Title: The Astronaut Wives Club
Author: Lily Koppel
This book has shown up in several “Summer Reading” lists; other reviewers have tagged it as a perfect beach read.
I am not quite sure if I still know what a Beach Read is, because in my mind this book is not what I think of when I picture myself lying beside a body of water and escaping into print.
As a NASA geek who has seen The Right Stuff, From Earth To The Moon, and Apollo 13 at least a dozen times each, I was excited when I initially saw this non-fiction book crop up. The episode of HBO’s From Earth To The Moon which dealt with the wives’ travails was arguably the most poignant of that series and I chomped at the bit for the more in-depth story a book was sure to provide.
It started off annoyingly, essentially copying the first chapter of Tom Wolfe’s The Right Stuff (The book upon which the movie was based.) I was cranky because here this book was, purporting to tell “the untold story” and then starting off by retelling a story I’d heard told a thousand times. Eventually the book moved away from introductions and into the more personal recountings of the various wives. I learned interesting things I hadn’t heard before about the Mercury and Gemini programs. But mostly what I learned was that the astronauts were fickle men with girls in every port and that Deke Slayton encouraged a policy where wives lived in Houston and “Cape Cookie” mistresses lived in the area surrounding Cape Canaveral (later renamed Cape Kennedy).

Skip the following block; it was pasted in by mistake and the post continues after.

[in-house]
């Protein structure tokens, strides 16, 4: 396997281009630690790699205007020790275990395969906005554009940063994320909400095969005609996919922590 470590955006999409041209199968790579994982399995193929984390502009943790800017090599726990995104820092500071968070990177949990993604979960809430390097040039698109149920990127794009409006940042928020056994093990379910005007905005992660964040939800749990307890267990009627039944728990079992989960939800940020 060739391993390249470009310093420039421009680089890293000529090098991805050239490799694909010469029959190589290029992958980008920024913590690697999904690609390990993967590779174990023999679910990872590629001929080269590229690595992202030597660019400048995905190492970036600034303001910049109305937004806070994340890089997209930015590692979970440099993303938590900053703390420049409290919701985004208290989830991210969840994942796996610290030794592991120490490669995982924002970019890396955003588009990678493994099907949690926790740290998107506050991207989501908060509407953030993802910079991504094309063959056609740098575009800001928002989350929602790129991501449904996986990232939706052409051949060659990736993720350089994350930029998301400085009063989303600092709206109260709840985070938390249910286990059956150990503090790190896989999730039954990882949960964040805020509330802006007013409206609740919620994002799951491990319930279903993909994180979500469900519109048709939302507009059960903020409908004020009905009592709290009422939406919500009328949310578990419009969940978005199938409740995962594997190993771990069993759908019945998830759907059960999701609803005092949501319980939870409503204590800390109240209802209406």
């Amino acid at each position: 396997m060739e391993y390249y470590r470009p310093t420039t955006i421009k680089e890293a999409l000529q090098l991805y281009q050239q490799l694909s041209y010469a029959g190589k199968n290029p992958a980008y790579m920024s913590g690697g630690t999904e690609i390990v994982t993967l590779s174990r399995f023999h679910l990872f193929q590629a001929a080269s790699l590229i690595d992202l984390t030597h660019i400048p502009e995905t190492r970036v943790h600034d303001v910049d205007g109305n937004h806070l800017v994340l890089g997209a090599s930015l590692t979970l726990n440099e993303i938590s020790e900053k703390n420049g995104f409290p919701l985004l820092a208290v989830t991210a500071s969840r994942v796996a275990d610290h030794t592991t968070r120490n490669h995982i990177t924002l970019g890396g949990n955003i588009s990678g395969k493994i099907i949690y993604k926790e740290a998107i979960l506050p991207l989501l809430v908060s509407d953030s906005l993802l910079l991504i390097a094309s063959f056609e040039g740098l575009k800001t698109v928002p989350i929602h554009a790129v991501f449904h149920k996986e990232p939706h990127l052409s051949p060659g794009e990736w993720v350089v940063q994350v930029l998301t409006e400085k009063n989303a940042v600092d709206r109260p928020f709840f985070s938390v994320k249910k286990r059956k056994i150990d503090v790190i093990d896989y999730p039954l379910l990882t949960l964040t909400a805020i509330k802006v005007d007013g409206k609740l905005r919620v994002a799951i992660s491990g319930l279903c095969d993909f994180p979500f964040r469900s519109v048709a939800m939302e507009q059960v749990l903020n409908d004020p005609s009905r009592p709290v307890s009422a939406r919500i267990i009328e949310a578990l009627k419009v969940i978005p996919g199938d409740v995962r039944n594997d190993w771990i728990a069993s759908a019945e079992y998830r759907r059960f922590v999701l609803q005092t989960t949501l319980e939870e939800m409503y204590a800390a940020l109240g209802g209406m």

That’s why I can’t just embrace this book as some sort of fun and happy beach read. Because reading a seemingly never-ending litany of breaking and broken marriages interspersed with Buzz Aldrin’s post-Lunar depression just isn’t “Beach read” material. Interesting? Yes. Educational? At times. Fun? No. Not on your life.
One of the main things that annoyed me was that the book continually described the various women in terms of how pretty they were, at one point naming one of the women as “the most attractive.” That is some serious garbage right there, especially in a book that claims to be promoting the ideals of sisterhood and female mutual support societies.
In the end the book is heavily skewed toward the Mercury 7 and the Gemini New Nine astronauts and their families; I suspect this is because many of those people are now dead and not as likely to be as offended by the long focus on their clay feet.
So what do I rate this? It’s another two-parter rating system–sadly enough. If you are a NASA geek who is into the Space Program and its history this is definitely a must-read as it gives a lot of detail overlooked in other accounts. For you I’d say it’s a four-worm book.
If you’re a person looking for something to tuck into your beach bag or download onto your Kindle so that you can while away the hours in the sand…I’m calling this a two-worm book. It’s interesting, sure. It’s well-written after the first chapter, so I can’t in good conscious say it’s a 1-worm book. But it is NOT a fun read. It’s sad and it’s dark and discouraging. Find a Debbie Macomber or Mary Roach instead.